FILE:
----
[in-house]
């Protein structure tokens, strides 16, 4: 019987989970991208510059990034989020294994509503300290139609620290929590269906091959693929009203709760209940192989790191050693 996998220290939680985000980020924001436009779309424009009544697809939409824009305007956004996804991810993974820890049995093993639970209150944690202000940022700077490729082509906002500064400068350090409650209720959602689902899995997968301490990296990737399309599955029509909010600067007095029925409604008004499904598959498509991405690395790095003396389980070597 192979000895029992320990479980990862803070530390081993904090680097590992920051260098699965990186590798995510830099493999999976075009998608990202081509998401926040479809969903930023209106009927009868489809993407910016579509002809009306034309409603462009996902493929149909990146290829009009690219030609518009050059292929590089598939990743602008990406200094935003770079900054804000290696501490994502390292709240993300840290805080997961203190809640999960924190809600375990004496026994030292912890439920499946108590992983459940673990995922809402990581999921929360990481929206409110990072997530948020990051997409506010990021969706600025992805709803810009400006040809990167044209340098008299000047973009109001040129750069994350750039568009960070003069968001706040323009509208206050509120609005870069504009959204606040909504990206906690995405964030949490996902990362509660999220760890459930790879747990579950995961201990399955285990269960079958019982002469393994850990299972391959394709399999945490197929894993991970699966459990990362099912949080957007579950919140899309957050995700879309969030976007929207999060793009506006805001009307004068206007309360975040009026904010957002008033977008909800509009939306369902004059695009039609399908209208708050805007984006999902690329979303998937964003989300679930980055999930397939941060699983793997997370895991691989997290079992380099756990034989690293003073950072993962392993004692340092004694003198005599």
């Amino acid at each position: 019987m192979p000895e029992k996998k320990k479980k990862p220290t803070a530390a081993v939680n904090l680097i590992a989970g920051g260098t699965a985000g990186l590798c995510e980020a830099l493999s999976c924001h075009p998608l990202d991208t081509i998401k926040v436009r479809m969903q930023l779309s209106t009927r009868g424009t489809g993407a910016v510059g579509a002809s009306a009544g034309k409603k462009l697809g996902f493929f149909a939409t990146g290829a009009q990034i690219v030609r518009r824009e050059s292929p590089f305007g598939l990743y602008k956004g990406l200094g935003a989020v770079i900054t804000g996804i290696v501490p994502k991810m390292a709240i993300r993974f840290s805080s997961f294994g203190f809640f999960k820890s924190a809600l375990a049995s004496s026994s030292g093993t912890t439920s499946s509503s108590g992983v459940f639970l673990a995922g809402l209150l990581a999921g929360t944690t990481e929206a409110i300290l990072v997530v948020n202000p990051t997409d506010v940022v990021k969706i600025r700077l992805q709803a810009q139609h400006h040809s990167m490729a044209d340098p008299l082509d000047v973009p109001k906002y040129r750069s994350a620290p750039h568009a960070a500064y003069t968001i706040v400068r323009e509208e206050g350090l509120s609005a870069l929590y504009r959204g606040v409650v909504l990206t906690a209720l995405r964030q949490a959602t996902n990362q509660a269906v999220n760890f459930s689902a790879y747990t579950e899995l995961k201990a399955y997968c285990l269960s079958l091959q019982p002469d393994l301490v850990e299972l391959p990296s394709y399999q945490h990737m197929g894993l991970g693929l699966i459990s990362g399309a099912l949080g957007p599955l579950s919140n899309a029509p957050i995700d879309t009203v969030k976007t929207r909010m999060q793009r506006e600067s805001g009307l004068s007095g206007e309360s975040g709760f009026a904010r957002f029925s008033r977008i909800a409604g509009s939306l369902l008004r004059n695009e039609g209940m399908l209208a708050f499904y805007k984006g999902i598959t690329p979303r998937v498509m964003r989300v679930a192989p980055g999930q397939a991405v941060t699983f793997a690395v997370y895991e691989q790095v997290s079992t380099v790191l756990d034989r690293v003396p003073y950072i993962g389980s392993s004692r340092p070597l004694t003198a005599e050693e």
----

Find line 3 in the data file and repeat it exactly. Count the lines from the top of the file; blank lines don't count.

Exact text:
């Amino acid at each position: 019987m192979p000895e029992k996998k320990k479980k990862p220290t803070a530390a081993v939680n904090l680097i590992a989970g920051g260098t699965a985000g990186l590798c995510e980020a830099l493999s999976c924001h075009p998608l990202d991208t081509i998401k926040v436009r479809m969903q930023l779309s209106t009927r009868g424009t489809g993407a910016v510059g579509a002809s009306a009544g034309k409603k462009l697809g996902f493929f149909a939409t990146g290829a009009q990034i690219v030609r518009r824009e050059s292929p590089f305007g598939l990743y602008k956004g990406l200094g935003a989020v770079i900054t804000g996804i290696v501490p994502k991810m390292a709240i993300r993974f840290s805080s997961f294994g203190f809640f999960k820890s924190a809600l375990a049995s004496s026994s030292g093993t912890t439920s499946s509503s108590g992983v459940f639970l673990a995922g809402l209150l990581a999921g929360t944690t990481e929206a409110i300290l990072v997530v948020n202000p990051t997409d506010v940022v990021k969706i600025r700077l992805q709803a810009q139609h400006h040809s990167m490729a044209d340098p008299l082509d000047v973009p109001k906002y040129r750069s994350a620290p750039h568009a960070a500064y003069t968001i706040v400068r323009e509208e206050g350090l509120s609005a870069l929590y504009r959204g606040v409650v909504l990206t906690a209720l995405r964030q949490a959602t996902n990362q509660a269906v999220n760890f459930s689902a790879y747990t579950e899995l995961k201990a399955y997968c285990l269960s079958l091959q019982p002469d393994l301490v850990e299972l391959p990296s394709y399999q945490h990737m197929g894993l991970g693929l699966i459990s990362g399309a099912l949080g957007p599955l579950s919140n899309a029509p957050i995700d879309t009203v969030k976007t929207r909010m999060q793009r506006e600067s805001g009307l004068s007095g206007e309360s975040g709760f009026a904010r957002f029925s008033r977008i909800a409604g509009s939306l369902l008004r004059n695009e039609g209940m399908l209208a708050f499904y805007k984006g999902i598959t690329p979303r998937v498509m964003r989300v679930a192989p980055g999930q397939a991405v941060t699983f793997a690395v997370y895991e691989q790095v997290s079992t380099v790191l756990d034989r690293v003396p003073y950072i993962g389980s392993s004692r340092p070597l004694t003198a005599e050693e």